Monday, September 25, 2006

Thucydides weighs in

Sandy Levinson

A reader of Balkinization was kind enough to send me the following quotation from Thucydides:

"To fit in with the change of events, words, too, had to change their usual meanings. What used to be described as a thoughtless act of aggression was now regarded as the courage one would expect to find in a party member; to think of the future and wait was merely another way of saying one was a coward; any idea of moderation was just an attempt to disguise one's unmanly character; ability to understand a question from all sides meant that one was totally unfitted for action. Fanatical enthusiasm was the mark of a real man, and to plot against an enemy behind his back was perfectly legitimate self-defence . . . and indeed most people are more ready to call villainy cleverness than simple-mindedness honesty. They are proud of the first quality and ashamed of the second." Thucydides, The Peloponnesian War III, 82, trans. Rex Warner, The Penguin Classics, pp. 209-210.

Interestingly enough, one of the sources I found as I was looking for an exact citation was, which posts a lecture by Pierre Vidal-Naquet. "Who are the Assassins of Memory?" Vodal-Naquet, who died only a few weeks ago, I believe, was a notable historian of the Holocaust and, necessarily, how so much of the issue is linked with the integrity of language.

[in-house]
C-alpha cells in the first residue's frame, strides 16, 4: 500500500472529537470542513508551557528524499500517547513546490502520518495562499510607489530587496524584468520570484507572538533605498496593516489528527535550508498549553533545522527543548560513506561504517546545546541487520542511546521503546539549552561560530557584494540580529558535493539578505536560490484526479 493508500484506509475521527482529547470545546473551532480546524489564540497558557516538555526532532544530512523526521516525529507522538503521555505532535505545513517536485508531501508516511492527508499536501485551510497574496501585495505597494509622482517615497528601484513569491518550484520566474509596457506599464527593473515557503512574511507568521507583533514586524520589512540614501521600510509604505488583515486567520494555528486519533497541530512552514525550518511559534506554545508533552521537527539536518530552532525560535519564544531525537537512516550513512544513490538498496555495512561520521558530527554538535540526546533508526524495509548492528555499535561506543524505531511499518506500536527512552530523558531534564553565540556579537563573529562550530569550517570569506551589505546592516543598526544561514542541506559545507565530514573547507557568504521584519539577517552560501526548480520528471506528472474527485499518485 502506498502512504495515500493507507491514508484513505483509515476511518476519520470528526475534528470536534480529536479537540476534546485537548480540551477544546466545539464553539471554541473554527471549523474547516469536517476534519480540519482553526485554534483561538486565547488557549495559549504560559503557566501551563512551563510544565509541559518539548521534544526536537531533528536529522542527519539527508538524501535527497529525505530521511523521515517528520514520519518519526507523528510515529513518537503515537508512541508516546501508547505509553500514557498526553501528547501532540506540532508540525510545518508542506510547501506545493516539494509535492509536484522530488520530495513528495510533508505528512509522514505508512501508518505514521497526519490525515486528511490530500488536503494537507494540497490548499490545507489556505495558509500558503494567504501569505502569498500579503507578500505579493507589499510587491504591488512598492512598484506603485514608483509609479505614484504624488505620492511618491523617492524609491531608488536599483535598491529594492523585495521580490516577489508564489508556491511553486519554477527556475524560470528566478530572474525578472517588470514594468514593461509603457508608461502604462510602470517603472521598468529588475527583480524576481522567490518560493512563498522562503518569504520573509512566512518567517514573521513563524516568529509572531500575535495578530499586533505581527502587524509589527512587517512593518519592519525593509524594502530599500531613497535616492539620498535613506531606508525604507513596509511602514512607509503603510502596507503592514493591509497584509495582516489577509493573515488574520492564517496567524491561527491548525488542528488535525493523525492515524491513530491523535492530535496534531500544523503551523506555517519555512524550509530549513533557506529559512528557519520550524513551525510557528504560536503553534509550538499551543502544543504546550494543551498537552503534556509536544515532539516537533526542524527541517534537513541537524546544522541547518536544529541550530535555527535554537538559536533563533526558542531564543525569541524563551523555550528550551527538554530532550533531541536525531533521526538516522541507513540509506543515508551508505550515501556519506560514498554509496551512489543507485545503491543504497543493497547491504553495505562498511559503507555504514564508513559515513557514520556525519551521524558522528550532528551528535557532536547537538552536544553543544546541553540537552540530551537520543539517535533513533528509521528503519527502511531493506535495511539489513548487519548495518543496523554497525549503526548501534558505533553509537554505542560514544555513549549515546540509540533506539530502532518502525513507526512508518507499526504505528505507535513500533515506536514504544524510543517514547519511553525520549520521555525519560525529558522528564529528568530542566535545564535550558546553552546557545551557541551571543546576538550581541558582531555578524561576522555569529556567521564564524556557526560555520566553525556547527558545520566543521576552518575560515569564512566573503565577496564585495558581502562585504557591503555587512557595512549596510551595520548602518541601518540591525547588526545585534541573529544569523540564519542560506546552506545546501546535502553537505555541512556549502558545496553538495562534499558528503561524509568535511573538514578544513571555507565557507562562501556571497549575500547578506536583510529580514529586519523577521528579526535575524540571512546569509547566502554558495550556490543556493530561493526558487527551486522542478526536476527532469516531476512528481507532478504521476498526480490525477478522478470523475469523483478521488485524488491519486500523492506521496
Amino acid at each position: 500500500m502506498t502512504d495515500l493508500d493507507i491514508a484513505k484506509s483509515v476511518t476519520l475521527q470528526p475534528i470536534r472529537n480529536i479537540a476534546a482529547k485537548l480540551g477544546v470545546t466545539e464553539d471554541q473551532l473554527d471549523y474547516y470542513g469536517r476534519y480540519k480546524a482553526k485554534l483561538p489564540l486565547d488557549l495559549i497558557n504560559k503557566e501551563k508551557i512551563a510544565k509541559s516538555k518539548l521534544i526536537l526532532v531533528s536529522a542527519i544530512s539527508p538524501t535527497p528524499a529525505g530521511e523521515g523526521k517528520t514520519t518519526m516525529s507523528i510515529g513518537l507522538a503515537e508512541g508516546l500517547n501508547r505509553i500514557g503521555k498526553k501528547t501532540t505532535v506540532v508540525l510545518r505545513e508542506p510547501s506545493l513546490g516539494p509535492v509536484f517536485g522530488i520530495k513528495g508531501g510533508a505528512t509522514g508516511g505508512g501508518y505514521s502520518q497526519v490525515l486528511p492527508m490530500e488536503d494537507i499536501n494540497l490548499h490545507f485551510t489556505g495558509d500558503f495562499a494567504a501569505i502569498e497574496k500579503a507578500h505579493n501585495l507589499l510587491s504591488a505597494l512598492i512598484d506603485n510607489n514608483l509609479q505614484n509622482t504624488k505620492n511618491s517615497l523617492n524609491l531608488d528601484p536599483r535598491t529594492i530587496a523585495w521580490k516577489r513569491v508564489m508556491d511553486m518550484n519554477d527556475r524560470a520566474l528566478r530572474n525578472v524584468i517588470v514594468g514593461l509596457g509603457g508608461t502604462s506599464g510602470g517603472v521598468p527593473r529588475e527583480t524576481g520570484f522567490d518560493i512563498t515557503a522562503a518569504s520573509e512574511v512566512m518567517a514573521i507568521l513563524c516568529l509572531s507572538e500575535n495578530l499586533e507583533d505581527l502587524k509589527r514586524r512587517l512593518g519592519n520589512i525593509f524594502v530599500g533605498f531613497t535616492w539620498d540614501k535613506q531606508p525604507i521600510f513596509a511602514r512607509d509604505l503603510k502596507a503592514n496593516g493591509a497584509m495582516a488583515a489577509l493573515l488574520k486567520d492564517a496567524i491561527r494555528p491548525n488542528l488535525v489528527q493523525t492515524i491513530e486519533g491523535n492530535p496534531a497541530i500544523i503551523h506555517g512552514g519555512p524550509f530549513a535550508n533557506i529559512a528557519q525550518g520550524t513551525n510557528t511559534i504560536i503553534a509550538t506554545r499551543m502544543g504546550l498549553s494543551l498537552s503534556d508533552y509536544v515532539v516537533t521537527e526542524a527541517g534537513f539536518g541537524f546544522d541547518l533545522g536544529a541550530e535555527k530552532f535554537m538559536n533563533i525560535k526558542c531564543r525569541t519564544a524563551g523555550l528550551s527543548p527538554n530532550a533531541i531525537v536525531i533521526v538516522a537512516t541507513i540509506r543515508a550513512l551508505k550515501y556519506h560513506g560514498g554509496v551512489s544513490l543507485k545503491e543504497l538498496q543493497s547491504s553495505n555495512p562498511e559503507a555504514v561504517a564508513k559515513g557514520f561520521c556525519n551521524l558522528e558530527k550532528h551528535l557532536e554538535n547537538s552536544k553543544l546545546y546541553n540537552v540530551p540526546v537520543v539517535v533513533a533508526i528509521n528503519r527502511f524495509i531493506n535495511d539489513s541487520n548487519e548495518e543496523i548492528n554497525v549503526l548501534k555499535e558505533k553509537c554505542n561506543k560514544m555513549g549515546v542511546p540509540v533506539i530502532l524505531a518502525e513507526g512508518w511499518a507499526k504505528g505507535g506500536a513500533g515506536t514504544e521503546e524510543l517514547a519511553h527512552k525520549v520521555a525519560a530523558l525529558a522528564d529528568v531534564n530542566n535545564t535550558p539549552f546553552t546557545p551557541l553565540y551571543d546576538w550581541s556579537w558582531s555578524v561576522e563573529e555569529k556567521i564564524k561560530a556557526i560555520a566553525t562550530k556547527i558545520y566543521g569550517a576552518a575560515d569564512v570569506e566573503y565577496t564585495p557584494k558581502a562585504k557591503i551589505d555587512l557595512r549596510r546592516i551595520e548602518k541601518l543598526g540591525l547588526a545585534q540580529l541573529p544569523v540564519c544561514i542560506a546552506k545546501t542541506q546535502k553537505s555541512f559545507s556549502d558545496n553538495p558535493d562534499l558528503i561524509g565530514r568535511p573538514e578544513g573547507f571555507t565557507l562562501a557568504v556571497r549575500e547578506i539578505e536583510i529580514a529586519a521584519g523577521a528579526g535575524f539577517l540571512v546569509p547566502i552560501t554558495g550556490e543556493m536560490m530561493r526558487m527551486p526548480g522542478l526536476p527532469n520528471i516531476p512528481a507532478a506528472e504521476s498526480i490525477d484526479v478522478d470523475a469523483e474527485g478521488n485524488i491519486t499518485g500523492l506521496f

As someone -- I believe a conservative referring to Bill Clinton's flexible definition of "sex" -- once said, "Words mean things." Given what I've seen over the last few years, I would like to amend that to, "Words ought to mean things." In some ways, I have found the most distressing trend of all to be the proliferation of obfuscatory doublespeak. It would seem possible to sell almost any policy by describing it in appealing terms, and -- especially -- by describing those who oppose it in unappealing terms.

Thank you, Sandy, for reminding us that Thucydides is a far more complex and nuanced thinker than the man so reflexively cited by the Neocons.

Found a similarly FAB quote about the *treacheries* of the Trojan War ("Helen of Troy" by Margaret George - pg 347):

"What it is they said? 'I love treachery, but I hate Traitors!' As If there could be one without the other."

But in this case it's the delusion that they are Not the Traitors, and hypocrisy of pretending to hate treachery...while Loving BOTH Traitors and the Treachery they Perpetrate (as long it's for their SIDE! and Their PARTY!)

Yes! Oh yes! Thank you, I've been trying to relocate that section of Thucydides for about three years.

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